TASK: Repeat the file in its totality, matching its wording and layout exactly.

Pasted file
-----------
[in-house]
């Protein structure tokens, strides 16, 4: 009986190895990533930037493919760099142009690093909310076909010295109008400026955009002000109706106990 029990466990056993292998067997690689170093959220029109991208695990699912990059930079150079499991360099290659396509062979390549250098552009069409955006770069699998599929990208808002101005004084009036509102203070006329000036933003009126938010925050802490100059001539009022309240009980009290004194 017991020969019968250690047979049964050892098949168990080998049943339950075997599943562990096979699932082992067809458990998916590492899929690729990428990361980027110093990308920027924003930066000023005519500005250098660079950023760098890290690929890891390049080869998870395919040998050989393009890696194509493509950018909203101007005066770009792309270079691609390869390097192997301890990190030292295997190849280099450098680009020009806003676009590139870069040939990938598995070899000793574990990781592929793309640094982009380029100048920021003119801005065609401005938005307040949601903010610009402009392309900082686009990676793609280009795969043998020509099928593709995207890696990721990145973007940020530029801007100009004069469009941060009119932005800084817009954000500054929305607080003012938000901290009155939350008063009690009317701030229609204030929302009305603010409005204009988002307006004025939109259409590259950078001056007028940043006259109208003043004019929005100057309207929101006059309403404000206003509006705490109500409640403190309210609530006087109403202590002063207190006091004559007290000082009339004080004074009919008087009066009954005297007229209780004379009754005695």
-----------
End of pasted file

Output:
[in-house]
């Protein structure tokens, strides 16, 4: 009986190895990533930037493919760099142009690093909310076909010295109008400026955009002000109706106990 029990466990056993292998067997690689170093959220029109991208695990699912990059930079150079499991360099290659396509062979390549250098552009069409955006770069699998599929990208808002101005004084009036509102203070006329000036933003009126938010925050802490100059001539009022309240009980009290004194 017991020969019968250690047979049964050892098949168990080998049943339950075997599943562990096979699932082992067809458990998916590492899929690729990428990361980027110093990308920027924003930066000023005519500005250098660079950023760098890290690929890891390049080869998870395919040998050989393009890696194509493509950018909203101007005066770009792309270079691609390869390097192997301890990190030292295997190849280099450098680009020009806003676009590139870069040939990938598995070899000793574990990781592929793309640094982009380029100048920021003119801005065609401005938005307040949601903010610009402009392309900082686009990676793609280009795969043998020509099928593709995207890696990721990145973007940020530029801007100009004069469009941060009119932005800084817009954000500054929305607080003012938000901290009155939350008063009690009317701030229609204030929302009305603010409005204009988002307006004025939109259409590259950078001056007028940043006259109208003043004019929005100057309207929101006059309403404000206003509006705490109500409640403190309210609530006087109403202590002063207190006091004559007290000082009339004080004074009919008087009066009954005297007229209780004379009754005695």